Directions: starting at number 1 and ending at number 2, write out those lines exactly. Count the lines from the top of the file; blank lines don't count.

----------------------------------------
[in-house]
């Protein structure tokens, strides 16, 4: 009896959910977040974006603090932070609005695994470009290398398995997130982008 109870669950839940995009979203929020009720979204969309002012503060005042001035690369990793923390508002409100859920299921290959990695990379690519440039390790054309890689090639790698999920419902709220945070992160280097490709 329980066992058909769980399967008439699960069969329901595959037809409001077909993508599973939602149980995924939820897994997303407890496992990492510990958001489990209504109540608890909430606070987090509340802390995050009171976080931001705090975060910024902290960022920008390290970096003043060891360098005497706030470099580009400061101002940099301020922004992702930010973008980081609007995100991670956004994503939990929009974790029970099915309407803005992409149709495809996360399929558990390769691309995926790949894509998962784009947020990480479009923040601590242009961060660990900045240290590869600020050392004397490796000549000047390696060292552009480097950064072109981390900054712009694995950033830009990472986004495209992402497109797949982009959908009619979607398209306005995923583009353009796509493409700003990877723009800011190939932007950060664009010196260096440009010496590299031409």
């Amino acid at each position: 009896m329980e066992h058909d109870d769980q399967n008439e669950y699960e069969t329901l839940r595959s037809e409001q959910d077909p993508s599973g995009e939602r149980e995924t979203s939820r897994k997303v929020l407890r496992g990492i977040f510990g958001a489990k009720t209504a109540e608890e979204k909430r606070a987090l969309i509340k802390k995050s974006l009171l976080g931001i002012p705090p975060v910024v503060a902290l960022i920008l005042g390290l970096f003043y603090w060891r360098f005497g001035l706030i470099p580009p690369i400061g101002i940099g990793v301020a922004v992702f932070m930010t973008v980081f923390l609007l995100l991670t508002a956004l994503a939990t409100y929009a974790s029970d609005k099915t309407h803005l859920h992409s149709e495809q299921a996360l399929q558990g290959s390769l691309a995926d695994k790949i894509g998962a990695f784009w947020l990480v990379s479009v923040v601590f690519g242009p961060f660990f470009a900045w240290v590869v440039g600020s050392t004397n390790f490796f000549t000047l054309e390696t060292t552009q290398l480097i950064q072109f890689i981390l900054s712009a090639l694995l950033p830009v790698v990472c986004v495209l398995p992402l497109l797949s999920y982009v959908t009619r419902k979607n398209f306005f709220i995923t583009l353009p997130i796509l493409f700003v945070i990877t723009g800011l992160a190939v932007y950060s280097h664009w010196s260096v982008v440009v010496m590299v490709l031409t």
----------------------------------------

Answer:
[in-house]
């Protein structure tokens, strides 16, 4: 009896959910977040974006603090932070609005695994470009290398398995997130982008 109870669950839940995009979203929020009720979204969309002012503060005042001035690369990793923390508002409100859920299921290959990695990379690519440039390790054309890689090639790698999920419902709220945070992160280097490709 329980066992058909769980399967008439699960069969329901595959037809409001077909993508599973939602149980995924939820897994997303407890496992990492510990958001489990209504109540608890909430606070987090509340802390995050009171976080931001705090975060910024902290960022920008390290970096003043060891360098005497706030470099580009400061101002940099301020922004992702930010973008980081609007995100991670956004994503939990929009974790029970099915309407803005992409149709495809996360399929558990390769691309995926790949894509998962784009947020990480479009923040601590242009961060660990900045240290590869600020050392004397490796000549000047390696060292552009480097950064072109981390900054712009694995950033830009990472986004495209992402497109797949982009959908009619979607398209306005995923583009353009796509493409700003990877723009800011190939932007950060664009010196260096440009010496590299031409």